# How do you find zeros of y=6x^3+x^2-x?

Sep 17, 2017

$x = 0 , x = - \frac{1}{2} , x = \frac{1}{3}$

#### Explanation:

$y = 6 {x}^{3} + {x}^{2} - x$
to find zeros
$y = 0$
$6 {x}^{3} + {x}^{2} - x = 0$
$x \left(6 {x}^{2} + x - 1\right) = 0$
this implies either $x = 0$ or $6 {x}^{2} + x - 1 = 0$

Now we solve $6 {x}^{2} + x - 1 = 0$
here $a = 6$, $b = 1$, $c = - 1$
using formula $x = \frac{- b \pm \sqrt{{b}^{2} - 4 a c}}{2 a}$
$x = \frac{- 1 \pm \sqrt{{1}^{2} - 4 \left(6\right) \left(- 1\right)}}{\left(2\right) \left(6\right)}$
$x = \frac{- 1 \pm \sqrt{1 + 24}}{12} = \frac{- 1 \pm \sqrt{25}}{12} = \frac{- 1 \pm 5}{12}$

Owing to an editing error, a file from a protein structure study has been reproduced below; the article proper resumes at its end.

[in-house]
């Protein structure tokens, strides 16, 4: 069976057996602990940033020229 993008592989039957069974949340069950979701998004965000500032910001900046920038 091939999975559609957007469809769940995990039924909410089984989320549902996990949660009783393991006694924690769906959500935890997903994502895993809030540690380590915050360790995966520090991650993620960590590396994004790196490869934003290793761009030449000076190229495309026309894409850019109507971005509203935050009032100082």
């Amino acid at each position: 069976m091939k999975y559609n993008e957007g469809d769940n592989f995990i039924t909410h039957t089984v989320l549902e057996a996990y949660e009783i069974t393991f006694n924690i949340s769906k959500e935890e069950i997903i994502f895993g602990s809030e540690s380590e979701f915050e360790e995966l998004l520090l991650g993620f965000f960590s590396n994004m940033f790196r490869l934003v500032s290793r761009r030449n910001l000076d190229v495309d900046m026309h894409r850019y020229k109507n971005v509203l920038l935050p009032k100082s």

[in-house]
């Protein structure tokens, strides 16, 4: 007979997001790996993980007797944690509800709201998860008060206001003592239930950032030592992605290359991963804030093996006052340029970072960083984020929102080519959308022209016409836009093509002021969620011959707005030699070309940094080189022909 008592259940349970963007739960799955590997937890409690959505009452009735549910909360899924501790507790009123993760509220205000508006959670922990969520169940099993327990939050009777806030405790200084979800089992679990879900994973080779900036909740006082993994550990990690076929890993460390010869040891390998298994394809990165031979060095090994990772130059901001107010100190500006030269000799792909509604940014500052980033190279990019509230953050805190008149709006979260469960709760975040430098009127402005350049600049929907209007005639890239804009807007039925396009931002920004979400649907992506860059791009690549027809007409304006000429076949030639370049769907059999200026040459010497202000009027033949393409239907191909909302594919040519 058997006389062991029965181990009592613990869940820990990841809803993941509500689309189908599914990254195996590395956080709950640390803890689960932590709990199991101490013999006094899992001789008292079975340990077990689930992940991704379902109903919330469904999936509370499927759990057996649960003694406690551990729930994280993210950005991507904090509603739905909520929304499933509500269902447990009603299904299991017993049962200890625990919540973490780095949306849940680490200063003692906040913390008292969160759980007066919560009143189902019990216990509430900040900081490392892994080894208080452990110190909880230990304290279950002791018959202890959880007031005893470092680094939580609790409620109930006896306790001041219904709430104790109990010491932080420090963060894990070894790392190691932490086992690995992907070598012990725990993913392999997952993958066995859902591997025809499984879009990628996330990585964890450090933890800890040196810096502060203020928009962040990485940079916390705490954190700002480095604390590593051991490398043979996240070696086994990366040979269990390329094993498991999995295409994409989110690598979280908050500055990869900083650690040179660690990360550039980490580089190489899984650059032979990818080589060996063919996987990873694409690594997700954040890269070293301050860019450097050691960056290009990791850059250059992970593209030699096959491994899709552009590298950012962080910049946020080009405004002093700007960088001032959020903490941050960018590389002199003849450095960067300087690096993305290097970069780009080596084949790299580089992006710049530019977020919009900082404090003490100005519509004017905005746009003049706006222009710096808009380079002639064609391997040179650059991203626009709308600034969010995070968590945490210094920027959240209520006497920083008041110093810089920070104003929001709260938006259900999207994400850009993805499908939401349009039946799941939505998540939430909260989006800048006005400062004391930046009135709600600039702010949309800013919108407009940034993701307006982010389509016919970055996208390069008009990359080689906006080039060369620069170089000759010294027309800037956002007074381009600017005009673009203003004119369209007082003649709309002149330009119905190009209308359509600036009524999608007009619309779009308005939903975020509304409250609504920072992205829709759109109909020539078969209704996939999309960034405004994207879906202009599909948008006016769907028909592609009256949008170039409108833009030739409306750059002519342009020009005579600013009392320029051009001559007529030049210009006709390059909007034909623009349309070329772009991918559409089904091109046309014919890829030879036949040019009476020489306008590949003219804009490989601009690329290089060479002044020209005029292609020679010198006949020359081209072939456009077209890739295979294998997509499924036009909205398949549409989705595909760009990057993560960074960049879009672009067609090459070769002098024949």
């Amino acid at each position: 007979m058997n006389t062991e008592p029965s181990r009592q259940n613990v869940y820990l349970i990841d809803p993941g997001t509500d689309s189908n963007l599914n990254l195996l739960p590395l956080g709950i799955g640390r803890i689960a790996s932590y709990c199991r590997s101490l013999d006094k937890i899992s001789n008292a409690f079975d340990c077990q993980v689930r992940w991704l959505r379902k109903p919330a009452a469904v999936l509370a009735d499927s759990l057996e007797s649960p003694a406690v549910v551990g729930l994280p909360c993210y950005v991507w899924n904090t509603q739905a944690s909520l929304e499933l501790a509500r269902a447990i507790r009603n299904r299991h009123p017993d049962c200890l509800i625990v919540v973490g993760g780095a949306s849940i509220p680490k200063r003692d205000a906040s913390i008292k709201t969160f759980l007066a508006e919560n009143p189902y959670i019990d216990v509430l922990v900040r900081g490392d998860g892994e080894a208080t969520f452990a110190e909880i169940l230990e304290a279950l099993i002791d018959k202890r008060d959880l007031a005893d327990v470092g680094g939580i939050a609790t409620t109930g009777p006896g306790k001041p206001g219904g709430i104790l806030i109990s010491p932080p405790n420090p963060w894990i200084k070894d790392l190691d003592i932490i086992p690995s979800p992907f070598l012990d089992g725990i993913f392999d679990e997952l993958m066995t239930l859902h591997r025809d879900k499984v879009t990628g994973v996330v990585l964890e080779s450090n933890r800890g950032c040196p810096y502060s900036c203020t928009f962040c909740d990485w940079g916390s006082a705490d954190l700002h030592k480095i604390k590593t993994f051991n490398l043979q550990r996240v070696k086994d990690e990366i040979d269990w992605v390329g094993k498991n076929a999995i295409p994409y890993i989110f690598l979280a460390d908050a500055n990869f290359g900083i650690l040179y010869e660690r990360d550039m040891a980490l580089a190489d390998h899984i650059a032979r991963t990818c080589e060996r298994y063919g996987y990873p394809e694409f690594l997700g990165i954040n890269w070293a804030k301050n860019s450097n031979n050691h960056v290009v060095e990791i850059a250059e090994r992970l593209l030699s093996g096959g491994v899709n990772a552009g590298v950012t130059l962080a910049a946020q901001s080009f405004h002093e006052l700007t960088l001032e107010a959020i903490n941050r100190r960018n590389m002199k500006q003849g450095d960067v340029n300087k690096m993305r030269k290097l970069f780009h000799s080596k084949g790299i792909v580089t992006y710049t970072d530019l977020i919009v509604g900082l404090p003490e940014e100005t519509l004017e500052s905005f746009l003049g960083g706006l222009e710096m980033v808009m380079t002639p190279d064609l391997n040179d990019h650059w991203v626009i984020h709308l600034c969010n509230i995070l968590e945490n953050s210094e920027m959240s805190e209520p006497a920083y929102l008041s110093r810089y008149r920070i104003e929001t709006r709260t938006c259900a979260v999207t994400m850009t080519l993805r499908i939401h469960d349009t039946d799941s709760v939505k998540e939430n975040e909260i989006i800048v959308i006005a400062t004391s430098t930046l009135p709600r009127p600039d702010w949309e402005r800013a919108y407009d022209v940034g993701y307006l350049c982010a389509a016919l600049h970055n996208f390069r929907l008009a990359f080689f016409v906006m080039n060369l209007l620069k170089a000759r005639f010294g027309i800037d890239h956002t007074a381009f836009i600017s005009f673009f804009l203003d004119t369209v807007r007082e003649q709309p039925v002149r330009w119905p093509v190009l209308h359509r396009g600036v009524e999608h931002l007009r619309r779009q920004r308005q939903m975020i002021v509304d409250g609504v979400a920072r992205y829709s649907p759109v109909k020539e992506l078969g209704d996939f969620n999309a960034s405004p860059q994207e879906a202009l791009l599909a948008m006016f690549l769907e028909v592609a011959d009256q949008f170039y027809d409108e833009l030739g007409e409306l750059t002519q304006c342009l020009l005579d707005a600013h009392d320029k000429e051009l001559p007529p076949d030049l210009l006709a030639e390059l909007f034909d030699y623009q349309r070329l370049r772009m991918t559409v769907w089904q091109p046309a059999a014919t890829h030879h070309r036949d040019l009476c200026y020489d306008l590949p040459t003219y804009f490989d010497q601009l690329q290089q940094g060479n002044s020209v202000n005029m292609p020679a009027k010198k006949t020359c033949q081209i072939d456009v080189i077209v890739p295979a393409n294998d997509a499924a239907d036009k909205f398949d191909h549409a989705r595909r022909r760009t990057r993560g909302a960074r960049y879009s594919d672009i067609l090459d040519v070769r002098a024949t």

either $x = \frac{- 1 - 5}{12} \mathmr{and} x = \frac{- 1 + 5}{12}$
either $x = \frac{- 6}{12} \mathmr{and} x = \frac{4}{12}$
either $x = - \frac{1}{2} \mathmr{and} x = \frac{1}{3}$

Hence zeros of given function $y = 6 {x}^{3} + {x}^{2} - x$ are
$x = 0 , x = - \frac{1}{2} , x = \frac{1}{3}$